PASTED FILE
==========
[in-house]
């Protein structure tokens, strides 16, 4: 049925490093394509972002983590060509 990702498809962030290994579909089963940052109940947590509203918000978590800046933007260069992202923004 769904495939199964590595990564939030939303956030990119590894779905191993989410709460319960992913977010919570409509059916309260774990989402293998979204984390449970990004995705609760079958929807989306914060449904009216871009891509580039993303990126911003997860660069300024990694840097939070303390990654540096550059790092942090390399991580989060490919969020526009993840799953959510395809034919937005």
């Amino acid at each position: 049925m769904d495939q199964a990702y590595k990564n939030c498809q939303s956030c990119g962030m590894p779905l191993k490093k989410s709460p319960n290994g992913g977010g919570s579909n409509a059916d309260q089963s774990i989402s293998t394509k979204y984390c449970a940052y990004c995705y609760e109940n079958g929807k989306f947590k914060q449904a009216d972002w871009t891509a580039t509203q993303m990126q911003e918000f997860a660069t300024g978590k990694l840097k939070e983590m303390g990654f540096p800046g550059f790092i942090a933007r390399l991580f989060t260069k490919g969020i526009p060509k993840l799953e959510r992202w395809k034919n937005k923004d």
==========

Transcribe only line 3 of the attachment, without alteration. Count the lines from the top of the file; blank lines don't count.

């Amino acid at each position: 049925m769904d495939q199964a990702y590595k990564n939030c498809q939303s956030c990119g962030m590894p779905l191993k490093k989410s709460p319960n290994g992913g977010g919570s579909n409509a059916d309260q089963s774990i989402s293998t394509k979204y984390c449970a940052y990004c995705y609760e109940n079958g929807k989306f947590k914060q449904a009216d972002w871009t891509a580039t509203q993303m990126q911003e918000f997860a660069t300024g978590k990694l840097k939070e983590m303390g990654f540096p800046g550059f790092i942090a933007r390399l991580f989060t260069k490919g969020i526009p060509k993840l799953e959510r992202w395809k034919n937005k923004d």